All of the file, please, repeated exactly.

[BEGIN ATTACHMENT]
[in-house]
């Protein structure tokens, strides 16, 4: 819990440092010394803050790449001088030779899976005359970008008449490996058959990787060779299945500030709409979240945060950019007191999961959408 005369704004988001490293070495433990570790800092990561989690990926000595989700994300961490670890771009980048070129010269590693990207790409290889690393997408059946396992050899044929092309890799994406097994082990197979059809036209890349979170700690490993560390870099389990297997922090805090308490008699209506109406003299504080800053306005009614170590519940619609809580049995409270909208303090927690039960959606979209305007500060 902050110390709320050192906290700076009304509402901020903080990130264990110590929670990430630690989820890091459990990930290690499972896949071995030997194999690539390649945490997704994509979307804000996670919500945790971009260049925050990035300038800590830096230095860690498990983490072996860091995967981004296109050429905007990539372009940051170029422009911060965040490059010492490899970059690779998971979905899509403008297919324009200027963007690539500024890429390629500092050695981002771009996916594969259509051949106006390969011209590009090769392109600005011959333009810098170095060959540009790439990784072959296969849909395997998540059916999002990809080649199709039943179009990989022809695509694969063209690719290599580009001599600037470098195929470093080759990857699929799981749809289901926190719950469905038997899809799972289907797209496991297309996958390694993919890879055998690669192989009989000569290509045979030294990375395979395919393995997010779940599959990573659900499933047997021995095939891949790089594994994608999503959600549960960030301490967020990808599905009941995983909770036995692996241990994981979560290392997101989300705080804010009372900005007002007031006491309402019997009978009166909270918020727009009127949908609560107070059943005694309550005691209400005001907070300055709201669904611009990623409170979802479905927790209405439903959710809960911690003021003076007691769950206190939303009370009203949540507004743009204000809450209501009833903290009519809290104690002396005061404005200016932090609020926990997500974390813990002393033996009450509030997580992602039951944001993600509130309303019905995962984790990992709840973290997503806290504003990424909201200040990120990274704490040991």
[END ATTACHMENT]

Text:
[in-house]
């Protein structure tokens, strides 16, 4: 819990440092010394803050790449001088030779899976005359970008008449490996058959990787060779299945500030709409979240945060950019007191999961959408 005369704004988001490293070495433990570790800092990561989690990926000595989700994300961490670890771009980048070129010269590693990207790409290889690393997408059946396992050899044929092309890799994406097994082990197979059809036209890349979170700690490993560390870099389990297997922090805090308490008699209506109406003299504080800053306005009614170590519940619609809580049995409270909208303090927690039960959606979209305007500060 902050110390709320050192906290700076009304509402901020903080990130264990110590929670990430630690989820890091459990990930290690499972896949071995030997194999690539390649945490997704994509979307804000996670919500945790971009260049925050990035300038800590830096230095860690498990983490072996860091995967981004296109050429905007990539372009940051170029422009911060965040490059010492490899970059690779998971979905899509403008297919324009200027963007690539500024890429390629500092050695981002771009996916594969259509051949106006390969011209590009090769392109600005011959333009810098170095060959540009790439990784072959296969849909395997998540059916999002990809080649199709039943179009990989022809695509694969063209690719290599580009001599600037470098195929470093080759990857699929799981749809289901926190719950469905038997899809799972289907797209496991297309996958390694993919890879055998690669192989009989000569290509045979030294990375395979395919393995997010779940599959990573659900499933047997021995095939891949790089594994994608999503959600549960960030301490967020990808599905009941995983909770036995692996241990994981979560290392997101989300705080804010009372900005007002007031006491309402019997009978009166909270918020727009009127949908609560107070059943005694309550005691209400005001907070300055709201669904611009990623409170979802479905927790209405439903959710809960911690003021003076007691769950206190939303009370009203949540507004743009204000809450209501009833903290009519809290104690002396005061404005200016932090609020926990997500974390813990002393033996009450509030997580992602039951944001993600509130309303019905995962984790990992709840973290997503806290504003990424909201200040990120990274704490040991």